Nomenclature Codes
Nomenclature codes or codes of nomenclature are the various rulebooks that govern biological taxonomic
Taxonomy is the science of identifying and naming species, and arranging them into a classification. The field of taxonomy, sometimes referred to as "biological taxonomy", revolves around the description and use of taxonomic units, known as taxa...

 nomenclature, each in their own broad field of organisms. To an end-user who only deals with names of species, with some awareness that species are assignable to families, it may not be noticeable that there is more than one code, but beyond this basic level these are rather different in the way they work.

The successful introduction of two-part names for species by Linnaeus
Carolus Linnaeus
Carl Linnaeus , also known after his ennoblement as , was a Swedish botanist, physician, and zoologist, who laid the foundations for the modern scheme of binomial nomenclature. He is known as the father of modern taxonomy, and is also considered one of the fathers of modern ecology...

 was the start for an ever-expanding system of nomenclature. With all naturalists worldwide adopting this approach to thinking up names there arose several schools of thought about the details. It became ever more apparent that a detailed body of rules was necessary to govern scientific names. From the mid-nineteenth century onwards there were several initiatives to arrive at worldwide-accepted sets of rules. In the course of time these became the present nomenclature codes governing the naming of:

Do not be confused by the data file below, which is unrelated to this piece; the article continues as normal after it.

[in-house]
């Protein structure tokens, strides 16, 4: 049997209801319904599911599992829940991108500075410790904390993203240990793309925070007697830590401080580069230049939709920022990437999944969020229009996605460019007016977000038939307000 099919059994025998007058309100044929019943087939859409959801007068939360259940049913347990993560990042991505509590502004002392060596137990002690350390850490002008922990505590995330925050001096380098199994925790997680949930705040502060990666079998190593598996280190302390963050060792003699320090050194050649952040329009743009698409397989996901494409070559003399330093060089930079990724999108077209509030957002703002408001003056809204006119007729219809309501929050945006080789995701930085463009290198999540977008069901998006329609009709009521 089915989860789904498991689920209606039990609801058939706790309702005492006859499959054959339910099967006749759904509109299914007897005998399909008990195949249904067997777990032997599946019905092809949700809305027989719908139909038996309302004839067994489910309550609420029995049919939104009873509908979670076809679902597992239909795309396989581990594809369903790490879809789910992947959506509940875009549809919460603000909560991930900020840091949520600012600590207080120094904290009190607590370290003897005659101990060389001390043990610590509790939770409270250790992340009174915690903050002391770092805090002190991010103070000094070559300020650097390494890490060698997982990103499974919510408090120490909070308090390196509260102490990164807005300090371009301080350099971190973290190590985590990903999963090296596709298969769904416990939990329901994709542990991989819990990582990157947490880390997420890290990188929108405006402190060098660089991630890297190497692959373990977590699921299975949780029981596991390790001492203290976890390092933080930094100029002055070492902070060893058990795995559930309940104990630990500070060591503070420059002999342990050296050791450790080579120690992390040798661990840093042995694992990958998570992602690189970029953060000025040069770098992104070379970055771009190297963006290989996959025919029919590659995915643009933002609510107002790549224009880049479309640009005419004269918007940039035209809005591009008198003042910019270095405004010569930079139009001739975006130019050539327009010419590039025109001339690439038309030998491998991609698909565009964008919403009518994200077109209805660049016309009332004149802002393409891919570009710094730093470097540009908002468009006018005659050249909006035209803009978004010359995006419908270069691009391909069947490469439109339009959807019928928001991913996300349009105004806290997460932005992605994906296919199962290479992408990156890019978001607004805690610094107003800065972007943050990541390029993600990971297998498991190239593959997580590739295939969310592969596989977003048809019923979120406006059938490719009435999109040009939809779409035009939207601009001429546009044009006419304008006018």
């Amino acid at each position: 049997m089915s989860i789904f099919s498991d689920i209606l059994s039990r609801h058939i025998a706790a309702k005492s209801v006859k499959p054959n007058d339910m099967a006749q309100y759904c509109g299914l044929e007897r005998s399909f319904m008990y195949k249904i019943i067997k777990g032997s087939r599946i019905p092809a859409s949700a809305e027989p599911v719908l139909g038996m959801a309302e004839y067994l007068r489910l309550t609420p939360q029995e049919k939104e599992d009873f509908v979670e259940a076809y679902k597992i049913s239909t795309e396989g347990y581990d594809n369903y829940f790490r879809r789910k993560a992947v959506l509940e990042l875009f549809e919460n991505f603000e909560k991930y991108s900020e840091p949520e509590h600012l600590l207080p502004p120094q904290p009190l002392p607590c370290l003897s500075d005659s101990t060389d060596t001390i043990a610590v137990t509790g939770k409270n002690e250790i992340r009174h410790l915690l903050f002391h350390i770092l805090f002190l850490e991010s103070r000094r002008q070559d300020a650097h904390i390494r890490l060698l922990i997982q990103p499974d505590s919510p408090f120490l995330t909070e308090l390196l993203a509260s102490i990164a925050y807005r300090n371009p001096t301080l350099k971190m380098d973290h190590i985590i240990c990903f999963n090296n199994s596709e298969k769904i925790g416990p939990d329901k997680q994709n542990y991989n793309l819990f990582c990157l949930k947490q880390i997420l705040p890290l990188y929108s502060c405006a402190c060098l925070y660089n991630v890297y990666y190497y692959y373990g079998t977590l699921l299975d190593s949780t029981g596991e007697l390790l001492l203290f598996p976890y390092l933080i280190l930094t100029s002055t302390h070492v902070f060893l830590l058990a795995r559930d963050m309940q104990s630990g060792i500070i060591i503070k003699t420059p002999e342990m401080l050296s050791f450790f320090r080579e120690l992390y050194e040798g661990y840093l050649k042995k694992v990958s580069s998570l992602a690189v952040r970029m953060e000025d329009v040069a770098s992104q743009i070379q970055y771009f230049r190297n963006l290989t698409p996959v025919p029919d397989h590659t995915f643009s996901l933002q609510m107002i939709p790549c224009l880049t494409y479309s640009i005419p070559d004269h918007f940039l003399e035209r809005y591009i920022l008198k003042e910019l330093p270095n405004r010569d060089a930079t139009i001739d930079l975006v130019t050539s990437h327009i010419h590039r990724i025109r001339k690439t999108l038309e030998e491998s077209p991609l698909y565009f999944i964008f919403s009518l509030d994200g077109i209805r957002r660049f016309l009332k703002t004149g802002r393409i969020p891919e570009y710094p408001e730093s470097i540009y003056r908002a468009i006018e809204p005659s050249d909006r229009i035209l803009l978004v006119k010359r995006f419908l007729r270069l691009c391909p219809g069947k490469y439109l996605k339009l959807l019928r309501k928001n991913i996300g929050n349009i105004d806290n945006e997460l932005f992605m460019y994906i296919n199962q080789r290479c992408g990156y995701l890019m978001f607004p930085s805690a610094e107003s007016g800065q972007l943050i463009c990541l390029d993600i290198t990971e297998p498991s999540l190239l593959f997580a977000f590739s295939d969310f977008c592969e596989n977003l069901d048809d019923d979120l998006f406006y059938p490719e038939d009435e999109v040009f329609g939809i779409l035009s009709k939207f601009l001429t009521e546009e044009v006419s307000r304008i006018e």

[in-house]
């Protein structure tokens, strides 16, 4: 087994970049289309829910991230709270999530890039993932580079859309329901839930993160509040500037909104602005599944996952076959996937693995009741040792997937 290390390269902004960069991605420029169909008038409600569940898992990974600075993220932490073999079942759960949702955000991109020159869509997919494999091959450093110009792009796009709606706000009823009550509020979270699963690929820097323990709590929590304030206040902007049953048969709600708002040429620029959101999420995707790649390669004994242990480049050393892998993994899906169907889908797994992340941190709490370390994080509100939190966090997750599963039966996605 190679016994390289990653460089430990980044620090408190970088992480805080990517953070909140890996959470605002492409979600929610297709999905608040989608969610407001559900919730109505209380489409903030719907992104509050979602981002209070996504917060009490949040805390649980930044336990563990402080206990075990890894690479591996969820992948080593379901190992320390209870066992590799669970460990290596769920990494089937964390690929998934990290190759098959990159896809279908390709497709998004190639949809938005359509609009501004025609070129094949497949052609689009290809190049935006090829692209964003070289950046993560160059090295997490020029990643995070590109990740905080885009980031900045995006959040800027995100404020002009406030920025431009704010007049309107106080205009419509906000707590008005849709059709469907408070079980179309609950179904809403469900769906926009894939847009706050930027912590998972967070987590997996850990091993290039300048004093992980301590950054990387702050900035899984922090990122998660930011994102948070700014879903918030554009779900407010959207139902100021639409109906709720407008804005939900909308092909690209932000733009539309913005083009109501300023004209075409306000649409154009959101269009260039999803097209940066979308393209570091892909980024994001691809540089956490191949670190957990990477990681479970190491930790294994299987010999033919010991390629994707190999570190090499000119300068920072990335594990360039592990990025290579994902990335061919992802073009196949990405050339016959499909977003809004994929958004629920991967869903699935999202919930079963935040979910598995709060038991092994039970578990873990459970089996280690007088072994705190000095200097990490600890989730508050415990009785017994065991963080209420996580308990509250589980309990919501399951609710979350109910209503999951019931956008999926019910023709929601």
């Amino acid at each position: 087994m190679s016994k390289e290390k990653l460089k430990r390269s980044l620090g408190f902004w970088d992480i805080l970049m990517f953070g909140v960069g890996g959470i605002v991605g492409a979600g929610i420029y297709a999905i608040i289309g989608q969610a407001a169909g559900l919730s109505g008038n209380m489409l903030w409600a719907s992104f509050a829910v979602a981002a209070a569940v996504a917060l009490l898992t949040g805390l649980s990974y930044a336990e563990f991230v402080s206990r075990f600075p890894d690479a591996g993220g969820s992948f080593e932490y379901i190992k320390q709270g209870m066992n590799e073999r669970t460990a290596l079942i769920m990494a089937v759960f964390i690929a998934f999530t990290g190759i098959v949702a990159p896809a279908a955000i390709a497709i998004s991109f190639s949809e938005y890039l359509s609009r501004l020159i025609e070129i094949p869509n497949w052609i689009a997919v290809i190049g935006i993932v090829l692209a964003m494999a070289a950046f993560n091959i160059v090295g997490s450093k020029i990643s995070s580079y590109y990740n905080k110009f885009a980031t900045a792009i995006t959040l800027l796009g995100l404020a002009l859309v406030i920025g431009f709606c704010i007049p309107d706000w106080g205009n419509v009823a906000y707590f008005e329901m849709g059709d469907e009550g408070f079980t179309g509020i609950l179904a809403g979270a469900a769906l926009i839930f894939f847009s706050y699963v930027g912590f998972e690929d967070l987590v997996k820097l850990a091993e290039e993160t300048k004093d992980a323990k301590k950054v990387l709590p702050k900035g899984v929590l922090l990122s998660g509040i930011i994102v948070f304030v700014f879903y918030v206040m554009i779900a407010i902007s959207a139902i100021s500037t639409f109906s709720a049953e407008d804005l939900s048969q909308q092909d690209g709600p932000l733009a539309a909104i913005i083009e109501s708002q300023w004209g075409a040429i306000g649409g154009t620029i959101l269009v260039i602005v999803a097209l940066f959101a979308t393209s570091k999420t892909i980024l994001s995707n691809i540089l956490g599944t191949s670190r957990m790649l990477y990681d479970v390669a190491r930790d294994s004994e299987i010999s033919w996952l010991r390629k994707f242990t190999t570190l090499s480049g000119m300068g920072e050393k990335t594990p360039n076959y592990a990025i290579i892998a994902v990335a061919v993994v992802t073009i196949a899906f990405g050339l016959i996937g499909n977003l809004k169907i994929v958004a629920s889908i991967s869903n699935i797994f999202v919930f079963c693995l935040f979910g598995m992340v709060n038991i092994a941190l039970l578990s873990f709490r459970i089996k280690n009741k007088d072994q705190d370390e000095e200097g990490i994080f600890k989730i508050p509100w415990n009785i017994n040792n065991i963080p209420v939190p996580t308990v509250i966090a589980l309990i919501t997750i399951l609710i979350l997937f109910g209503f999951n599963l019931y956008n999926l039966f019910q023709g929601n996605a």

• Animal
    Animals are a major group of multicellular, eukaryotic organisms of the kingdom Animalia or Metazoa. Their body plan eventually becomes fixed as they develop, although some undergo a process of metamorphosis later on in their life. Most animals are motile, meaning they can move spontaneously and...

    s – International Code of Zoological Nomenclature
    International Code of Zoological Nomenclature
    The International Code of Zoological Nomenclature is a widely accepted convention in zoology that rules the formal scientific naming of organisms treated as animals...

  • Plant
    Plants are living organisms belonging to the kingdom Plantae. Precise definitions of the kingdom vary, but as the term is used here, plants include familiar organisms such as trees, flowers, herbs, bushes, grasses, vines, ferns, mosses, and green algae. The group is also called green plants or...

    s (including fungi
    A fungus is a member of a large group of eukaryotic organisms that includes microorganisms such as yeasts and molds , as well as the more familiar mushrooms. These organisms are classified as a kingdom, Fungi, which is separate from plants, animals, and bacteria...

     and cyanobacteria):
    • International Code of Nomenclature for algae, fungi, and plants
      International Code of Nomenclature for algae, fungi, and plants